Is anyone else as frustrated as I am with the multifarious password policies you run into across systems? It seems like everyone and his brother has "the best" idea of what a strong password should be, which translates into having to keep up with N passwords and which systems they map to.
That's bad enough, but then you have these people who think that making you change your password every N days is a good idea and that you can't use the last N passwords you've already used. To make it worse, some brilliant minds out there think that forcing us to have "strong" usernames is a good idea too, so you end up with something like N^N permutations of usernames and passwords that you have to track.
"So what?" you say. "We've got a nifty 'Forgot Password' option on our site/app/etc.."
But I have to ask, is that really ideal? Perhaps if we didn't have to keep track of N^N passwords mapped in matrices to the N! systems we use, we wouldn't forget them so often!
I'm not saying that having strong passwords is a bad idea, not at all. I'm suggesting that we all work toward agreeing on what a strong password is and come up with, dare I suggest, standards based on data sensitivity. So for instance, here are some ideas:
Anyways, the point is not necessarily that these are the best specific guidelines; I don't consider myself a security expert, but I know enough to understand that what we have going on is not likely adding to our general security because in order to keep track of all these authentication tokens, we have to write them down somewhere, store them in some vault, file, sticky pad, etc., which in the end likely makes our security less, and it certainly adds to both individual and organizational administration overhead to manage password resets, fetches, etc.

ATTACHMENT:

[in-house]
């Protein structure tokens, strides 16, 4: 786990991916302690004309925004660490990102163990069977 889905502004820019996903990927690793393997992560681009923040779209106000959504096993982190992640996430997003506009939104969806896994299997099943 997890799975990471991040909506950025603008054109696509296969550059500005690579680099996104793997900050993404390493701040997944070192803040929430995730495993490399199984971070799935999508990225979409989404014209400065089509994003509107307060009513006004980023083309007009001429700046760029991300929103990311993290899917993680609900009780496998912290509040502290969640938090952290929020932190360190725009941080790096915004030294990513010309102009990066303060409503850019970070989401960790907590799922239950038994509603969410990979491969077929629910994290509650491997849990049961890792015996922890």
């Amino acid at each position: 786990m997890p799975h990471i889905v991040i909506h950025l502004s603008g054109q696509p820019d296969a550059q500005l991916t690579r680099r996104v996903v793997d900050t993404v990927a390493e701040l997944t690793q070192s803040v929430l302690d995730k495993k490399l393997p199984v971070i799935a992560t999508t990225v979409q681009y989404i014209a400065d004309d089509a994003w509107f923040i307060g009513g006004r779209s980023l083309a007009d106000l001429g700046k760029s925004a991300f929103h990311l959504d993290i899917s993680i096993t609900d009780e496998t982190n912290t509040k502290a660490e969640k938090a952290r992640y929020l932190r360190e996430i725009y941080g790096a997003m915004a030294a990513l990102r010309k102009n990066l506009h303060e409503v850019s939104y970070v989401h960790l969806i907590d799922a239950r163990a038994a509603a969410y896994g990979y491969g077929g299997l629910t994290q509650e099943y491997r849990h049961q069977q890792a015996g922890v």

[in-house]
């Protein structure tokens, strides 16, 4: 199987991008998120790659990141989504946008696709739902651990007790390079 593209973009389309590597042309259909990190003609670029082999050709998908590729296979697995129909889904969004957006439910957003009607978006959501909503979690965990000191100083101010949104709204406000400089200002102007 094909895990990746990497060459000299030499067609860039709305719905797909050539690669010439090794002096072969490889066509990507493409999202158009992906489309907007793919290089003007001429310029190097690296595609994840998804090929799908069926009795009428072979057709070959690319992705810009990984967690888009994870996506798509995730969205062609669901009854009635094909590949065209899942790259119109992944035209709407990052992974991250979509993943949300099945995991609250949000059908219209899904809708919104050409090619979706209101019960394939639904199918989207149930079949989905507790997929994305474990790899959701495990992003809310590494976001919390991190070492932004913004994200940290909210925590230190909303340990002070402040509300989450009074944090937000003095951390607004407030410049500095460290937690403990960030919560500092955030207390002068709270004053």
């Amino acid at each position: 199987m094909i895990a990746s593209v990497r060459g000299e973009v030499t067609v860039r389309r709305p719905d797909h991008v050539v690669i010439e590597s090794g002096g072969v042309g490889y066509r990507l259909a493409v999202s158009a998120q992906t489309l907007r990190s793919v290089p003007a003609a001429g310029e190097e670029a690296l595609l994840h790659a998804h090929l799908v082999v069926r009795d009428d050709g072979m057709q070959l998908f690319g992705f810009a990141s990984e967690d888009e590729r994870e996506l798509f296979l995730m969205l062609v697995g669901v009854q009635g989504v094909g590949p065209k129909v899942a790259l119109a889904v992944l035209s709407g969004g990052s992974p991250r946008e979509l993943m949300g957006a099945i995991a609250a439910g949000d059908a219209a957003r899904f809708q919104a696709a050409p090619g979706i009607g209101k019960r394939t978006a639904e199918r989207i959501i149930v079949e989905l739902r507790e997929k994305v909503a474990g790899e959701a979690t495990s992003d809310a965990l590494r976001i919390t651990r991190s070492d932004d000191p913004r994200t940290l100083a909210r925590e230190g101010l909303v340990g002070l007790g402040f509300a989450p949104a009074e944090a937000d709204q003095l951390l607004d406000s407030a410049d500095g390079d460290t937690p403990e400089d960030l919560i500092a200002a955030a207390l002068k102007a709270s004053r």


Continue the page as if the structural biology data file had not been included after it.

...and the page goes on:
If we had standards like I'm suggesting that were well published, then every Joe that goes to write a new system would easily be able to put in place a policy that is both secure, appropriate for the data being protected, and manageable for everyone involved. If we only had maybe four passwords to remember, even if they're odd and funky (with special characters and numbers) or if they were pass phrases, we would have to write them down or forget them or manage getting them reset all the time. In other words, we'd be more secure and happier. And if we do have such standards, they need to be far more publicized and talked about when the subject comes up because I've not heard of them, and I don't think I live in the proverbial cave.
The opinions expressed herein are solely my own personal opinions, founded or unfounded, rational or not, and you can quote me on that.
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